By WYNDHAM HARTLEY
A long-awaited report on the violence associated with crime in SA found that structural violence under colonialism and apartheid had helped to create a culture where violence was normal and legitimate
CAPE TOWN — A long-awaited report on the violence associated with crime in SA found that structural violence under colonialism and apartheid had helped to create a culture where violence was normal and legitimate.
This emerged yesterday when newly appointed Deputy Police Minister Maggie Sotyu presented the report from the Centre for the Study of Violence and Reconciliation to Parliament's police committee.
The report, which cost R3,5m to research, was commissioned in 2007 by the then safety and security minister and was handed to Police Minister Nathi Mthethwa early last year.
Its presentation to Parliament and the public was delayed until the C abinet had dealt with it.
The report found that many violent criminals were very young and that poverty, poor socialisation, the easy availability of illegal firearms and a weak criminal justice system further contributed to what it called a culture of violence.
It found that 31% of the perpetrators of crime were aged 19 and younger. Where murder resulted during a crime, 21% of the perpetrators were 19 or younger.
The report found differences between high-violence wealthy and poorer communities, and said the government needed to respond effectively to both types. The middle class is more audible and has greater access to the media, and the police therefore needed to guard against the wealthy dictating which crimes are prioritised, it said.
Of concern was the tendency to focus on "trio robberies" — residential robberies, business robberies and car and truck hijackings — which accounted for a substantial part of the most serious violence that takes place in more affluent communities.
"There is no reason to believe that the perpetrators of business robberies — particularly if we are talking about robberies of businesses in the informal sector — are distinct as a group from those involved in aggravated street robberies," the report read.
The study also indicated that individuals involved in robberies with weapons often tended to be implicated in acquaintance violence, with the same weapons being used.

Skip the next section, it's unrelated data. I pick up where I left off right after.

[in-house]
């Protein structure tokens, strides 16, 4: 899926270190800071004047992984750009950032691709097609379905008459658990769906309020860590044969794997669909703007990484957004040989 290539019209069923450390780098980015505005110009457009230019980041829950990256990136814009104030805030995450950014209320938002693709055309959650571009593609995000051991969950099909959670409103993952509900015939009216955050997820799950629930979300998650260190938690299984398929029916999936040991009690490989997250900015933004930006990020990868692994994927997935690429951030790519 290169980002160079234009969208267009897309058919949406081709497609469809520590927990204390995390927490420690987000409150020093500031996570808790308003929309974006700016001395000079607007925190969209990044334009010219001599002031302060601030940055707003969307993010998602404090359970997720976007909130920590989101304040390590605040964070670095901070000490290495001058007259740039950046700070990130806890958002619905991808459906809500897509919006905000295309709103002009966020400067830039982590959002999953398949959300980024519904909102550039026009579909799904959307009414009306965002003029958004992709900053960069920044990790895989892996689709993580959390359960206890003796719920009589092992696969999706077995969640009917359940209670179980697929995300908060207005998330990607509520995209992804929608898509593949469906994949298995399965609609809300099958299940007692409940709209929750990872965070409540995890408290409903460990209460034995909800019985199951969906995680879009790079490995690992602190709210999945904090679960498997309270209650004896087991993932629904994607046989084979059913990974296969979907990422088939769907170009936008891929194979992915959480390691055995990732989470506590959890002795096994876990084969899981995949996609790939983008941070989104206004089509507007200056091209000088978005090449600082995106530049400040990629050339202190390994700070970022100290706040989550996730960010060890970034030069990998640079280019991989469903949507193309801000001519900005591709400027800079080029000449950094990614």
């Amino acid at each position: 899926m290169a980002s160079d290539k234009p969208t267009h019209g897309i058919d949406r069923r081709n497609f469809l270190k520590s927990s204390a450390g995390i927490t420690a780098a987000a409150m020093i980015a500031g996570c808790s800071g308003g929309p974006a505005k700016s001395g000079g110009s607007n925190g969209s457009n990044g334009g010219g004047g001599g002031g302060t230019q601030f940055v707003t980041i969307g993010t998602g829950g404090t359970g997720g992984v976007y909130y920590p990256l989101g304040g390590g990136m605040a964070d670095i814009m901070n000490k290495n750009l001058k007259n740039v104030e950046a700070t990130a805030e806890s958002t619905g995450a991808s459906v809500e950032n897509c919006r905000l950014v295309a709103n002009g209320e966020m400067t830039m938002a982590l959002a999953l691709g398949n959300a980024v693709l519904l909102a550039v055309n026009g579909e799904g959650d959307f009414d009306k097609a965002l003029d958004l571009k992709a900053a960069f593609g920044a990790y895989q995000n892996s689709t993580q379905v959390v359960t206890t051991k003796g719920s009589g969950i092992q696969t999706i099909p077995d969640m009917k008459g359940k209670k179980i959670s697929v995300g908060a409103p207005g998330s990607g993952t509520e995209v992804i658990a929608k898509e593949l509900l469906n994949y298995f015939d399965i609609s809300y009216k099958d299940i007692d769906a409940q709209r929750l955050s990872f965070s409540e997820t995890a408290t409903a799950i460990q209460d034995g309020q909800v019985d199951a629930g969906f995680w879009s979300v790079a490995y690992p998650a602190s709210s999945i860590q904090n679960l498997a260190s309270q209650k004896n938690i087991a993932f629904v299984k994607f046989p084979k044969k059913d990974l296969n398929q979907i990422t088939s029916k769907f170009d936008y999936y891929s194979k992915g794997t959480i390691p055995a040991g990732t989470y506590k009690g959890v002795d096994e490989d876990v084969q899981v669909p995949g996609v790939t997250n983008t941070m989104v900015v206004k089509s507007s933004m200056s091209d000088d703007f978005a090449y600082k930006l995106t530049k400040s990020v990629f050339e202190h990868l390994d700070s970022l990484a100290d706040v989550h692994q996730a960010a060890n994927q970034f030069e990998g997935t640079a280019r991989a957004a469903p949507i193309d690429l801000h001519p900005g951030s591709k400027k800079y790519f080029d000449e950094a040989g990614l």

Communities with a high incidence of robberies with firearms also had a lot of acquaintance violence with firearms. Likewise, in communities where knife violence was high, this also occurred in both stranger and acquaintance violence.
MPs and police secretary Jenni Irish-Qhobosheane expressed disappointment that the report held little that was new and failed in its central task of explaining why crime in SA was so violent.
Report researcher David Bruce said attempts to understand violence were made worldwide and it was unrealistic to expect new explanations.
The centre's executive director, Adele Kirsten, said the cause could be located in the hundreds of years of structural violence of colonialism and apartheid. She stressed that violence was learned behaviour — "it is socialised and is never senseless because there is always a reason".
"The report does not imply that a group of people or the nation as a whole is inherently violent. What it wants to say is that given our history, given our experience of violence … we have begun to see violence as normative. We see it as acceptable to use violence … we see it as legitimate," she said.
Ms Kirsten said that perhaps the expression "culture of violence" used in the report was not the best term but that this was an area that was receiving further research.
She stressed that, given SA's history, people had begun to see violence as normal and legitimate. She also took aim at the apartheid migrant labour practice, which had a devastating effect on so many families.
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